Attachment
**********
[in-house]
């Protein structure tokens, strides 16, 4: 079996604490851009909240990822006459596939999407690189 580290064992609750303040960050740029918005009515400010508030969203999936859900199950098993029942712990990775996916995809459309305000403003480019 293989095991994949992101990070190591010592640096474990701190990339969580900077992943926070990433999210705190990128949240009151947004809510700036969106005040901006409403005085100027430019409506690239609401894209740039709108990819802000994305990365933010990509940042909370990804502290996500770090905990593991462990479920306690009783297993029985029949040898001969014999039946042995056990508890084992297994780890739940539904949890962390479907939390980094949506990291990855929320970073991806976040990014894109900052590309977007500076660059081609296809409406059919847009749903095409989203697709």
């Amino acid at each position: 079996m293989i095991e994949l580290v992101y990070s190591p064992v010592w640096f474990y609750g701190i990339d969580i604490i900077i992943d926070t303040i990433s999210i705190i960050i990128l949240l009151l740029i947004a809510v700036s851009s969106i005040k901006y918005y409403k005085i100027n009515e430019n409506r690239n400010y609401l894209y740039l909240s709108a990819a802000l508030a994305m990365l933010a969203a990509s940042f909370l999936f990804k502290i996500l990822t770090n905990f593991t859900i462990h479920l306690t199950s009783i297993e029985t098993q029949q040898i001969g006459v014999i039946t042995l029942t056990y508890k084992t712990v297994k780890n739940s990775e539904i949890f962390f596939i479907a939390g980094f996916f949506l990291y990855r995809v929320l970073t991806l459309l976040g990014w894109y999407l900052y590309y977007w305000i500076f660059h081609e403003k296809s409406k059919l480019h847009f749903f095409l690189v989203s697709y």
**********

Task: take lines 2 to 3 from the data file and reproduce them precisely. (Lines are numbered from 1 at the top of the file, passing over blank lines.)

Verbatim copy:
């Protein structure tokens, strides 16, 4: 079996604490851009909240990822006459596939999407690189 580290064992609750303040960050740029918005009515400010508030969203999936859900199950098993029942712990990775996916995809459309305000403003480019 293989095991994949992101990070190591010592640096474990701190990339969580900077992943926070990433999210705190990128949240009151947004809510700036969106005040901006409403005085100027430019409506690239609401894209740039709108990819802000994305990365933010990509940042909370990804502290996500770090905990593991462990479920306690009783297993029985029949040898001969014999039946042995056990508890084992297994780890739940539904949890962390479907939390980094949506990291990855929320970073991806976040990014894109900052590309977007500076660059081609296809409406059919847009749903095409989203697709």
């Amino acid at each position: 079996m293989i095991e994949l580290v992101y990070s190591p064992v010592w640096f474990y609750g701190i990339d969580i604490i900077i992943d926070t303040i990433s999210i705190i960050i990128l949240l009151l740029i947004a809510v700036s851009s969106i005040k901006y918005y409403k005085i100027n009515e430019n409506r690239n400010y609401l894209y740039l909240s709108a990819a802000l508030a994305m990365l933010a969203a990509s940042f909370l999936f990804k502290i996500l990822t770090n905990f593991t859900i462990h479920l306690t199950s009783i297993e029985t098993q029949q040898i001969g006459v014999i039946t042995l029942t056990y508890k084992t712990v297994k780890n739940s990775e539904i949890f962390f596939i479907a939390g980094f996916f949506l990291y990855r995809v929320l970073t991806l459309l976040g990014w894109y999407l900052y590309y977007w305000i500076f660059h081609e403003k296809s409406k059919l480019h847009f749903f095409l690189v989203s697709y």